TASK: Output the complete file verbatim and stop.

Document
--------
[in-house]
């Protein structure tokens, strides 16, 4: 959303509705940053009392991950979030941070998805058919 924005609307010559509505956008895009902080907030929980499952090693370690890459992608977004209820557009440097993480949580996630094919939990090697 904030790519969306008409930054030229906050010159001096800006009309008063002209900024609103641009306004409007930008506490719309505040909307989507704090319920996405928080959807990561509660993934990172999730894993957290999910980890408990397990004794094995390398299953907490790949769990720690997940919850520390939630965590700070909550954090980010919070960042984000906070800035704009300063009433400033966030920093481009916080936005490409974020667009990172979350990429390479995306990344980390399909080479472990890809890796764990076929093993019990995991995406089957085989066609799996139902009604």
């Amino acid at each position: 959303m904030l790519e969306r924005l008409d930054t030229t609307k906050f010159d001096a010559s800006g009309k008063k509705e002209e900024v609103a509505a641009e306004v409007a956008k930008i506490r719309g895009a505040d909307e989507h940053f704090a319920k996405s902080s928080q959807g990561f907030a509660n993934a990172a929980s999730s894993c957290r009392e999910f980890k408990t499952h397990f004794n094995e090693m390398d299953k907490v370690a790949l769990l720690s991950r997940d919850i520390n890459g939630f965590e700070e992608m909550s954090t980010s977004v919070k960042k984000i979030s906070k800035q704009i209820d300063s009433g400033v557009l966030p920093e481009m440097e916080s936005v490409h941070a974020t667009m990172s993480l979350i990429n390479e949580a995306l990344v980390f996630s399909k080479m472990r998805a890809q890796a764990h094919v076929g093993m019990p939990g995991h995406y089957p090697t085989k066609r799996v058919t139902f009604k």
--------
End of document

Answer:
[in-house]
């Protein structure tokens, strides 16, 4: 959303509705940053009392991950979030941070998805058919 924005609307010559509505956008895009902080907030929980499952090693370690890459992608977004209820557009440097993480949580996630094919939990090697 904030790519969306008409930054030229906050010159001096800006009309008063002209900024609103641009306004409007930008506490719309505040909307989507704090319920996405928080959807990561509660993934990172999730894993957290999910980890408990397990004794094995390398299953907490790949769990720690997940919850520390939630965590700070909550954090980010919070960042984000906070800035704009300063009433400033966030920093481009916080936005490409974020667009990172979350990429390479995306990344980390399909080479472990890809890796764990076929093993019990995991995406089957085989066609799996139902009604």
């Amino acid at each position: 959303m904030l790519e969306r924005l008409d930054t030229t609307k906050f010159d001096a010559s800006g009309k008063k509705e002209e900024v609103a509505a641009e306004v409007a956008k930008i506490r719309g895009a505040d909307e989507h940053f704090a319920k996405s902080s928080q959807g990561f907030a509660n993934a990172a929980s999730s894993c957290r009392e999910f980890k408990t499952h397990f004794n094995e090693m390398d299953k907490v370690a790949l769990l720690s991950r997940d919850i520390n890459g939630f965590e700070e992608m909550s954090t980010s977004v919070k960042k984000i979030s906070k800035q704009i209820d300063s009433g400033v557009l966030p920093e481009m440097e916080s936005v490409h941070a974020t667009m990172s993480l979350i990429n390479e949580a995306l990344v980390f996630s399909k080479m472990r998805a890809q890796a764990h094919v076929g093993m019990p939990g995991h995406y089957p090697t085989k066609r799996v058919t139902f009604k």